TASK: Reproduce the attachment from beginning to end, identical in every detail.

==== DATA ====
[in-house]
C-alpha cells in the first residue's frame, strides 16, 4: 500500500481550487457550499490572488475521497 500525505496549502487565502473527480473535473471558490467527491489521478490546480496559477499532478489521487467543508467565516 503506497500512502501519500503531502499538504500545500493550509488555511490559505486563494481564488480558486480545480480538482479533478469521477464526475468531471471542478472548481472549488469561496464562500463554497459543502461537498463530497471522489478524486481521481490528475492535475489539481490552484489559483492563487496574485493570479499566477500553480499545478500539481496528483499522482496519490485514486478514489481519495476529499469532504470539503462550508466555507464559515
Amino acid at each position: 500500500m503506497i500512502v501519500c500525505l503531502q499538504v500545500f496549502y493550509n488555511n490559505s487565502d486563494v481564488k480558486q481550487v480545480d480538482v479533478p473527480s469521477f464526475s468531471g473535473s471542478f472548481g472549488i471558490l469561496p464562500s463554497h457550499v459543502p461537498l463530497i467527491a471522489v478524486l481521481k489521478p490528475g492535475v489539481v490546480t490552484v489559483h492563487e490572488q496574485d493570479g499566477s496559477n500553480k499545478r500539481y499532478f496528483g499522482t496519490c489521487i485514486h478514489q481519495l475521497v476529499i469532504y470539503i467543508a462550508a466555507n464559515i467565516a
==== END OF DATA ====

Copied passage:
[in-house]
C-alpha cells in the first residue's frame, strides 16, 4: 500500500481550487457550499490572488475521497 500525505496549502487565502473527480473535473471558490467527491489521478490546480496559477499532478489521487467543508467565516 503506497500512502501519500503531502499538504500545500493550509488555511490559505486563494481564488480558486480545480480538482479533478469521477464526475468531471471542478472548481472549488469561496464562500463554497459543502461537498463530497471522489478524486481521481490528475492535475489539481490552484489559483492563487496574485493570479499566477500553480499545478500539481496528483499522482496519490485514486478514489481519495476529499469532504470539503462550508466555507464559515
Amino acid at each position: 500500500m503506497i500512502v501519500c500525505l503531502q499538504v500545500f496549502y493550509n488555511n490559505s487565502d486563494v481564488k480558486q481550487v480545480d480538482v479533478p473527480s469521477f464526475s468531471g473535473s471542478f472548481g472549488i471558490l469561496p464562500s463554497h457550499v459543502p461537498l463530497i467527491a471522489v478524486l481521481k489521478p490528475g492535475v489539481v490546480t490552484v489559483h492563487e490572488q496574485d493570479g499566477s496559477n500553480k499545478r500539481y499532478f496528483g499522482t496519490c489521487i485514486h478514489q481519495l475521497v476529499i469532504y470539503i467543508a462550508a466555507n464559515i467565516a